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Linux-based router finds commercial potential in Vyatta

Mar 06, 20062 mins
Enterprise ApplicationsLinuxRouters

* Vyatta touting commercial version of the XORP software

Linux and open source pros who have followed the developments of the eXtensible Open Router Platform (XORP) should get to know a bit of Sanskrit – the word Vyatta, in particular.

Vyatta, which means “openness” in the ancient language, is also the name of a start-up that is promoting a commercial version of the XORP software. Created by Internet researchers, XORP was developed to test out new code for routers and network equipment. Based on this code, and some of its own tweaks and modifications, Vyatta recently released a beta version of its product – a downloadable CD image that can turn any Intel-based PC into a full-fledged (albeit full-fledged beta) version of a Cisco or Juniper WAN router. The CD image includes the XORP code, and a modified version of Linux, optimized to run as a router platform (superfluous packages removed, and loose security ends tied down).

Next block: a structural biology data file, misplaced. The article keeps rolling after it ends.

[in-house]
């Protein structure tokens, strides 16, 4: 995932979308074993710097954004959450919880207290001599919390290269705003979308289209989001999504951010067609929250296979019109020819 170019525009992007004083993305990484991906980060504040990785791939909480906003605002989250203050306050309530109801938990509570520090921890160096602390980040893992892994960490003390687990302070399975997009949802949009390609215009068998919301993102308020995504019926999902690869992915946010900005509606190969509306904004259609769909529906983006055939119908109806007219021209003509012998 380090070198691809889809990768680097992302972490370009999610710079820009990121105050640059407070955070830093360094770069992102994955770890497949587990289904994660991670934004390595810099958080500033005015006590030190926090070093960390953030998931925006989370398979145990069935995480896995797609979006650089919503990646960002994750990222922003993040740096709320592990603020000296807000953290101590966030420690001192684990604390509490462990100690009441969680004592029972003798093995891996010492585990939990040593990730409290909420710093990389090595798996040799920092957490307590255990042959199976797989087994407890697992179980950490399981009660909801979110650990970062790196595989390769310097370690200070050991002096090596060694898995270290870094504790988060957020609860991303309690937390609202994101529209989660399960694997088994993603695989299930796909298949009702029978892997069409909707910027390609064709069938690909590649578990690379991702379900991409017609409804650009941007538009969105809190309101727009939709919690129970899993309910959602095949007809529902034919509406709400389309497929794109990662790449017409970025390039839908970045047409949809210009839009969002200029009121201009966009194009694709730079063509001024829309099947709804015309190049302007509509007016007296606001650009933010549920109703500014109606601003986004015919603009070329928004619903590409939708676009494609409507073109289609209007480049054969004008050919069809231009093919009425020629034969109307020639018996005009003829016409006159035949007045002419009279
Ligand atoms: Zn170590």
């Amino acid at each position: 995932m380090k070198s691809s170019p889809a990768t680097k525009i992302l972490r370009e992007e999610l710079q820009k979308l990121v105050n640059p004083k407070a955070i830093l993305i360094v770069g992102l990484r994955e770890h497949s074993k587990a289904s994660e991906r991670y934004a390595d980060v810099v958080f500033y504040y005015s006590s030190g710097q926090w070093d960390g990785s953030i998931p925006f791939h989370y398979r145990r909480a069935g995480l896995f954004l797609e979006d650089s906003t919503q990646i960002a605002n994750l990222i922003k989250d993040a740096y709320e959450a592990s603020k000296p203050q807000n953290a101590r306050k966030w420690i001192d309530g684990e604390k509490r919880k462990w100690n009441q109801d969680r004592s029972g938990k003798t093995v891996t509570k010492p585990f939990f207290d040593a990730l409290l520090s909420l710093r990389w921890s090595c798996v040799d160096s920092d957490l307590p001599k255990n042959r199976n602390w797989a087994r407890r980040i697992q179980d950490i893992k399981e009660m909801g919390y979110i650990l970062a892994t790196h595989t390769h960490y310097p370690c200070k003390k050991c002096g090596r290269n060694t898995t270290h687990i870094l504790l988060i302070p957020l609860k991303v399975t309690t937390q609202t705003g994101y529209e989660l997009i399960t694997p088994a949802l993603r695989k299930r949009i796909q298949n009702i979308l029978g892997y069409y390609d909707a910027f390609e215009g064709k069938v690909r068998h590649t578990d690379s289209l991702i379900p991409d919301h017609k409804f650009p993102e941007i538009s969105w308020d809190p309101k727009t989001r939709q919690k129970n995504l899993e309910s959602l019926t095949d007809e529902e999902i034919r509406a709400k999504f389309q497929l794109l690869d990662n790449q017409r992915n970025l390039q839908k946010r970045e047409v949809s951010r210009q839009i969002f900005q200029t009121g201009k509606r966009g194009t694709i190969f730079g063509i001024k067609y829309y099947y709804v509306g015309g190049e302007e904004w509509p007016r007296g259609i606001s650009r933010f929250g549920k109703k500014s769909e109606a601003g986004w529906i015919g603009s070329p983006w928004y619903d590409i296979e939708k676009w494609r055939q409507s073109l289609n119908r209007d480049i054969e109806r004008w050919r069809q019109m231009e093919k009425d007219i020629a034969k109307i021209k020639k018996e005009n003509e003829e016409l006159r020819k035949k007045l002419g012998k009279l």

Vyatta says someone using its router could save as much as 50% to 90% of the cost of buying and maintaining a proprietary WAN router from a major vendor. It’s the same story as in the data center with Linux/proprietary operating system swap-outs: cheaper Intel hardware costs. Some router vendors can charge up to three times the regular cost of standard parts found at Best Buy or Circuit City, such as RAM, interface cards, power supplies and other hardware.

The strength of open source is the other asset Vyatta touts. Many network equipment vendors use both proprietary and open source code in their gear, but run the software in a black box without giving users access to it. Vyatta says a potentially worldwide network of eyeballs finding bugs and shoring up vulnerabilities in its code will make it robust enough for deployments in the most critical networks – such as financial services, defense or the Internet core.

Vyatta says it will follow a familiar open-source business model: offer its product for free, charging for support and consulting. Its production version is scheduled for later this year.